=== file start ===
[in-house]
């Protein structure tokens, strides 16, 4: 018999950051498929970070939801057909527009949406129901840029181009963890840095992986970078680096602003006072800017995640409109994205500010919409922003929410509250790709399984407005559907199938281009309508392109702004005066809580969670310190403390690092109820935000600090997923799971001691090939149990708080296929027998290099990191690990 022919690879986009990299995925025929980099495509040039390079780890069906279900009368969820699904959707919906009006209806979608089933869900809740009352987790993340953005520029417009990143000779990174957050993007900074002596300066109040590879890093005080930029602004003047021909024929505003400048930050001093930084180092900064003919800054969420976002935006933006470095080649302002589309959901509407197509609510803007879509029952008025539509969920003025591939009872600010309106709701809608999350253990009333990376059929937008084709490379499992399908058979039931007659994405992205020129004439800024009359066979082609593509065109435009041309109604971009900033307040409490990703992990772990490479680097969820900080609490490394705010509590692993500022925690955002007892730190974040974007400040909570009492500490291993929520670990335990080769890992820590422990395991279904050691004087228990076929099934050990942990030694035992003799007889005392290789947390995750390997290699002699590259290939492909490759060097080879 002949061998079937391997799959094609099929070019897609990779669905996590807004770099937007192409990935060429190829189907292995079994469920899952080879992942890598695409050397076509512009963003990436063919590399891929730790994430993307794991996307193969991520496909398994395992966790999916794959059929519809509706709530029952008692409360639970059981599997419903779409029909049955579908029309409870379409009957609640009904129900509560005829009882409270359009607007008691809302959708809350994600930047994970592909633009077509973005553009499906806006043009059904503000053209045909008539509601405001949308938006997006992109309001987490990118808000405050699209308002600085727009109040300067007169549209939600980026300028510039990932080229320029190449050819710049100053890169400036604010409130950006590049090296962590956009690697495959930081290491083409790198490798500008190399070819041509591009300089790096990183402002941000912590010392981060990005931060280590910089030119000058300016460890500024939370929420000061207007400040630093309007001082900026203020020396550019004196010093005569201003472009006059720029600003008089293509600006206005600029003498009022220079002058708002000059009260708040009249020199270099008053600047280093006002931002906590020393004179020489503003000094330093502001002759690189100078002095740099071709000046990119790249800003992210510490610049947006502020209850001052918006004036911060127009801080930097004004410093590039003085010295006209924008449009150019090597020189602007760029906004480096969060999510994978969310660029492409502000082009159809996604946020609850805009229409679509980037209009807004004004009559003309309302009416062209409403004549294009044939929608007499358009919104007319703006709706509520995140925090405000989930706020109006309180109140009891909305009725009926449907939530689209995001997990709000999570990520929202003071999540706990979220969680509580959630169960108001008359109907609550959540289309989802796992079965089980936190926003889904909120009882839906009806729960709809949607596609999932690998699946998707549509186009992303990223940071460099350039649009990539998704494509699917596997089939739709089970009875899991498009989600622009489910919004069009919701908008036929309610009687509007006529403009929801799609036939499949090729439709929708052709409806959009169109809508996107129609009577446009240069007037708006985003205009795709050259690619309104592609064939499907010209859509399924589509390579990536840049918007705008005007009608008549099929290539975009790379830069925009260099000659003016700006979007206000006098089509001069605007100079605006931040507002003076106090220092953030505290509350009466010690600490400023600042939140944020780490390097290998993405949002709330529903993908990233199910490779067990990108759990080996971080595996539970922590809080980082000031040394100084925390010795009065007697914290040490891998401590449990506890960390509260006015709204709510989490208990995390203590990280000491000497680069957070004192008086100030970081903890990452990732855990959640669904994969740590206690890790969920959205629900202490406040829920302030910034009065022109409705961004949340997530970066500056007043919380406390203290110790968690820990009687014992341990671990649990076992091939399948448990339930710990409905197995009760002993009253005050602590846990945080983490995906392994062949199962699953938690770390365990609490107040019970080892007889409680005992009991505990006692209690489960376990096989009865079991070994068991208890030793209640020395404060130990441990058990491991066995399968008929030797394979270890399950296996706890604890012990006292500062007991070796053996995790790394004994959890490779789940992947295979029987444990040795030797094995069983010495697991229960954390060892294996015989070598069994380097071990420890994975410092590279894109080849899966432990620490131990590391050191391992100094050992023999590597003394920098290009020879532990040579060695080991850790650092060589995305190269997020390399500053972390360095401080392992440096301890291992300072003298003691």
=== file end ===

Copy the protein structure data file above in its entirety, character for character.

[in-house]
């Protein structure tokens, strides 16, 4: 018999950051498929970070939801057909527009949406129901840029181009963890840095992986970078680096602003006072800017995640409109994205500010919409922003929410509250790709399984407005559907199938281009309508392109702004005066809580969670310190403390690092109820935000600090997923799971001691090939149990708080296929027998290099990191690990 022919690879986009990299995925025929980099495509040039390079780890069906279900009368969820699904959707919906009006209806979608089933869900809740009352987790993340953005520029417009990143000779990174957050993007900074002596300066109040590879890093005080930029602004003047021909024929505003400048930050001093930084180092900064003919800054969420976002935006933006470095080649302002589309959901509407197509609510803007879509029952008025539509969920003025591939009872600010309106709701809608999350253990009333990376059929937008084709490379499992399908058979039931007659994405992205020129004439800024009359066979082609593509065109435009041309109604971009900033307040409490990703992990772990490479680097969820900080609490490394705010509590692993500022925690955002007892730190974040974007400040909570009492500490291993929520670990335990080769890992820590422990395991279904050691004087228990076929099934050990942990030694035992003799007889005392290789947390995750390997290699002699590259290939492909490759060097080879 002949061998079937391997799959094609099929070019897609990779669905996590807004770099937007192409990935060429190829189907292995079994469920899952080879992942890598695409050397076509512009963003990436063919590399891929730790994430993307794991996307193969991520496909398994395992966790999916794959059929519809509706709530029952008692409360639970059981599997419903779409029909049955579908029309409870379409009957609640009904129900509560005829009882409270359009607007008691809302959708809350994600930047994970592909633009077509973005553009499906806006043009059904503000053209045909008539509601405001949308938006997006992109309001987490990118808000405050699209308002600085727009109040300067007169549209939600980026300028510039990932080229320029190449050819710049100053890169400036604010409130950006590049090296962590956009690697495959930081290491083409790198490798500008190399070819041509591009300089790096990183402002941000912590010392981060990005931060280590910089030119000058300016460890500024939370929420000061207007400040630093309007001082900026203020020396550019004196010093005569201003472009006059720029600003008089293509600006206005600029003498009022220079002058708002000059009260708040009249020199270099008053600047280093006002931002906590020393004179020489503003000094330093502001002759690189100078002095740099071709000046990119790249800003992210510490610049947006502020209850001052918006004036911060127009801080930097004004410093590039003085010295006209924008449009150019090597020189602007760029906004480096969060999510994978969310660029492409502000082009159809996604946020609850805009229409679509980037209009807004004004009559003309309302009416062209409403004549294009044939929608007499358009919104007319703006709706509520995140925090405000989930706020109006309180109140009891909305009725009926449907939530689209995001997990709000999570990520929202003071999540706990979220969680509580959630169960108001008359109907609550959540289309989802796992079965089980936190926003889904909120009882839906009806729960709809949607596609999932690998699946998707549509186009992303990223940071460099350039649009990539998704494509699917596997089939739709089970009875899991498009989600622009489910919004069009919701908008036929309610009687509007006529403009929801799609036939499949090729439709929708052709409806959009169109809508996107129609009577446009240069007037708006985003205009795709050259690619309104592609064939499907010209859509399924589509390579990536840049918007705008005007009608008549099929290539975009790379830069925009260099000659003016700006979007206000006098089509001069605007100079605006931040507002003076106090220092953030505290509350009466010690600490400023600042939140944020780490390097290998993405949002709330529903993908990233199910490779067990990108759990080996971080595996539970922590809080980082000031040394100084925390010795009065007697914290040490891998401590449990506890960390509260006015709204709510989490208990995390203590990280000491000497680069957070004192008086100030970081903890990452990732855990959640669904994969740590206690890790969920959205629900202490406040829920302030910034009065022109409705961004949340997530970066500056007043919380406390203290110790968690820990009687014992341990671990649990076992091939399948448990339930710990409905197995009760002993009253005050602590846990945080983490995906392994062949199962699953938690770390365990609490107040019970080892007889409680005992009991505990006692209690489960376990096989009865079991070994068991208890030793209640020395404060130990441990058990491991066995399968008929030797394979270890399950296996706890604890012990006292500062007991070796053996995790790394004994959890490779789940992947295979029987444990040795030797094995069983010495697991229960954390060892294996015989070598069994380097071990420890994975410092590279894109080849899966432990620490131990590391050191391992100094050992023999590597003394920098290009020879532990040579060695080991850790650092060589995305190269997020390399500053972390360095401080392992440096301890291992300072003298003691």